The other day, while shopping, I got a craving for licorice allsorts, actually I’d been craving them for days, and decided to satisfy it right then. However, the only licorice allsorts I could find, came in a giant box, like the sort of box one might find under the Christmas tree. I briefly considered going to another store, hoping they would have something smaller because I don’t need a whole kilogram of licorice allsorts. But going to another store was not in my plan, so I thought, what the hey, and I bought them.
I managed to eat quite a few on the drive home. Feeling somewhat sick I hid them in the bottom of the freezer, forgetting all about them until today. So HELP ME, because now I’m forced to blog about my licorice allsorts self-made addiction, in a supreme effort to take my mind away from eating every last one of them right now!
There was a huge sale, up to 70 percent off, on the coveted skate ski equipment a few weeks ago. So, of course, I bought everything, boots, bindings, skate skis and poles, despite the fact I could barely walk at the time, long story. I’m walking fine now, but not running or doing yoga or skiing. There is acres of fresh, cold snow outside and I feel incredibly bummed out and impatient that my body is taking so long to heal and I can’t try out my new equipment.
One of the books I’m reading is Walter Isaacson’s biography of Steve Jobs. None of what he says about Jobs is surprising because I’ve been a Mac fan since the early nineties. I subscribed to all the Mac magazines and eagerly looked forward to every edition of tidBITS. I picked up the Penguin edition of Stephen Levy’s book, Insanely Great, the life and times of Macintosh, the computer that changed everything, off the remainder table at Coles books for $1.98. Reading it, helped to exemplify and cement my feelings, that loving and using Macs, made me a member of some kind of underdog but an exciting cult.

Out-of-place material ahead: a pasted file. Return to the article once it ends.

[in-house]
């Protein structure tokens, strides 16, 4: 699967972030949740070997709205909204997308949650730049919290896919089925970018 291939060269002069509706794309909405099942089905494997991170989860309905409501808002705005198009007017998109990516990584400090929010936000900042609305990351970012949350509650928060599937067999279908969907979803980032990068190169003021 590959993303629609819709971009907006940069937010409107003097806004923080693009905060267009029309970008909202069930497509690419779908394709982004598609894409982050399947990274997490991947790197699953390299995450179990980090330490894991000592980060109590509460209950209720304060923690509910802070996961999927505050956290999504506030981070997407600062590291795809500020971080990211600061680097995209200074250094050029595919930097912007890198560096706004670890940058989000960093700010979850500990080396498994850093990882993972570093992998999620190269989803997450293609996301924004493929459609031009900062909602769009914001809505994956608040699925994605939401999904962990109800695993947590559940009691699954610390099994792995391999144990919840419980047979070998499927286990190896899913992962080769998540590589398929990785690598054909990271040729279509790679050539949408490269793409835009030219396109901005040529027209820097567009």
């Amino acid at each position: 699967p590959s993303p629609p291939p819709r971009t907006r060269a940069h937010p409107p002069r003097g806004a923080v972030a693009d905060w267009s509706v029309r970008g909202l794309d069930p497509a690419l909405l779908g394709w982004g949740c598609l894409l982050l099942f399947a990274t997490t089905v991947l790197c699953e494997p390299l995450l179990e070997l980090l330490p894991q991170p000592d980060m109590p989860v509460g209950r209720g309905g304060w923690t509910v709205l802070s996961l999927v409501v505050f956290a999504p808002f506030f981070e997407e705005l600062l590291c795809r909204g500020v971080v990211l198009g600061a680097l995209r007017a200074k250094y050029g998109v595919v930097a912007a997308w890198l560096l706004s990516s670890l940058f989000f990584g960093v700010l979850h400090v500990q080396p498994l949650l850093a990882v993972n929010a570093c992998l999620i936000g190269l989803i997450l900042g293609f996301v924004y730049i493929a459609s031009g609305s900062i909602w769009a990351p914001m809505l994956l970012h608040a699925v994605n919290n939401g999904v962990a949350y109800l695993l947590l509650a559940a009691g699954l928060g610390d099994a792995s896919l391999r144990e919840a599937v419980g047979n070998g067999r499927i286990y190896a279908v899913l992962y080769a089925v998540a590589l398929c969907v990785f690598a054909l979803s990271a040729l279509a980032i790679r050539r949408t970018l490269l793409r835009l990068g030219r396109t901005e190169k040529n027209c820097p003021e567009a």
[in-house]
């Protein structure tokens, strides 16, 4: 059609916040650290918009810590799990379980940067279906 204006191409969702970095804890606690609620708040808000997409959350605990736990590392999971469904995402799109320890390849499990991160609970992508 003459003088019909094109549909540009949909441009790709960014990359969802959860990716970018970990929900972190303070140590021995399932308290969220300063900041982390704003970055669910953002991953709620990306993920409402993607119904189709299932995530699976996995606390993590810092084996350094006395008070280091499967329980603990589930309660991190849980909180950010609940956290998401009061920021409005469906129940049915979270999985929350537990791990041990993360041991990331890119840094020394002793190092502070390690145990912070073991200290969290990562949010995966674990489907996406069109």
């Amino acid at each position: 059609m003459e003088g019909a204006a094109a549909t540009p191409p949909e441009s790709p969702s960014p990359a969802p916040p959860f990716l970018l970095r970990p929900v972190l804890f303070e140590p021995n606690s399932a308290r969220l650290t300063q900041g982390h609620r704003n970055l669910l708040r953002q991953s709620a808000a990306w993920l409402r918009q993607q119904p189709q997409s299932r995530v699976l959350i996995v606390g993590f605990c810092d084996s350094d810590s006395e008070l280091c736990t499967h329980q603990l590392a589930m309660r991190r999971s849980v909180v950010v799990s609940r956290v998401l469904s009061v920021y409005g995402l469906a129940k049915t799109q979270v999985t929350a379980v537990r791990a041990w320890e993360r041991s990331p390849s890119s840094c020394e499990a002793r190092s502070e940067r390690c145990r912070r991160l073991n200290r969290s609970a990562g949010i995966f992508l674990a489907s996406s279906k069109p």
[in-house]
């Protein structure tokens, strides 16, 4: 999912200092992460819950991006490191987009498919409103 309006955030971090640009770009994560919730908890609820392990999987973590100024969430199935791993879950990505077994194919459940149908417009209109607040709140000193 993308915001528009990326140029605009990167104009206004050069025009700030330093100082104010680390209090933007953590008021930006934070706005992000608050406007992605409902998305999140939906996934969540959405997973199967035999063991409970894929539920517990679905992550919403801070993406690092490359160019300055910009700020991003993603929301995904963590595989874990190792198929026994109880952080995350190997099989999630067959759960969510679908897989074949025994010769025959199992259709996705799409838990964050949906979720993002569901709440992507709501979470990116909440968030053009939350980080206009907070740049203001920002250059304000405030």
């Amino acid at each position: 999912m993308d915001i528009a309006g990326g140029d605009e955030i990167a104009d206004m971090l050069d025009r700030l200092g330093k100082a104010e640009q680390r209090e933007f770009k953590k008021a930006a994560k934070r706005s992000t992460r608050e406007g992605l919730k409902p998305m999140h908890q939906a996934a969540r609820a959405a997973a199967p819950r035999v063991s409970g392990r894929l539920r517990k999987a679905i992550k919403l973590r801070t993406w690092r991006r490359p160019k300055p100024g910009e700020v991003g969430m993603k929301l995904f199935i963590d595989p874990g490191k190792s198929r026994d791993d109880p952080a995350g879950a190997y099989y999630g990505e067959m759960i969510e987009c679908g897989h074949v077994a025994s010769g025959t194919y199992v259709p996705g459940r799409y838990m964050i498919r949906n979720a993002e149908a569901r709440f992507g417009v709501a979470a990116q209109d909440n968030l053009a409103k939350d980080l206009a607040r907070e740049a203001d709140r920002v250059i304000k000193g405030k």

For the record, I’ve owned a Mac Plus, Powermac LC 580, Powerbook 1400, blueberry iBook clamshell, eMac, Two white Macbooks, original iPod shuffle, iPod touch 2nd generation, ipad2, and my newest Apple gadget, an iphone6.
On boxing day we struggled out of bed and drove for 2 ½ hours up the highway to Powder King. The trip usually takes 2 hours but bad road conditions and continual lovely snowfall forced us to drive slower. We arrived a ½ hour after the lifts had opened and at the same time, the buses arrived. Lineups for lift tickets were insane. The lineup to pay for a room at the Hotel, (acto trailers) was non-existent. That was good since otherwise, we may not have got a bed. Everyone else had the foresight to prebook. By the time we had paid for everything, it was after ten AM when we hit the fabulous powder. Despite the unheard of people bottleneck at the bottom, the slopes were just as deserted as they always are. I think the new terrain they opened up last year has conveniently helped to swallow the crowds. The other good thing was the mild, minus 5 degrees temperature. I was able to leave my down jacket in the lodge.
The next morning we awoke to more fresh powder, the same mild temperatures, and even bigger crowds. Lift lineups were longer and crazier.
It was definitely the best 2 of days of skiing I’ve had in a long time.
We’ve been skiing at Powder King for 14 years. Powder King opened in the 1960s giving its owners a raison d’etre for naming most of its runs after Beatles tunes. In the 80s it was a thriving resort called Azu renowned for its powder skiing. Sometime in the nineties, it changed hands, the resort took a drastic turn for the worse. The day lodge and hotel fell into disrepair. The willows on the ski runs were allowed to grow unchecked, although the amount of snow the area received soon covered them up, rarely affecting the skiing. In 2006 a young couple bought the resort. I interviewed them at that time for an article I was writing for Northword Magazine. You can read it here. Heidi and Jim have done a fabulous job of getting Powder King on the skiing map, fixing up the day lodge and hotel as well as cutting down all the willows and opening up the old terrain which was once part of the old Azu ski resort.
Every year Powder King looks less and less like the hick hill down the road that only the neighbors know about. But, despite the new owners attempts to get PK on the front page where it can compete with all the other BC ski hills. We know that underneath its shiny coat of ski wax it still is the old Powder King we know and love.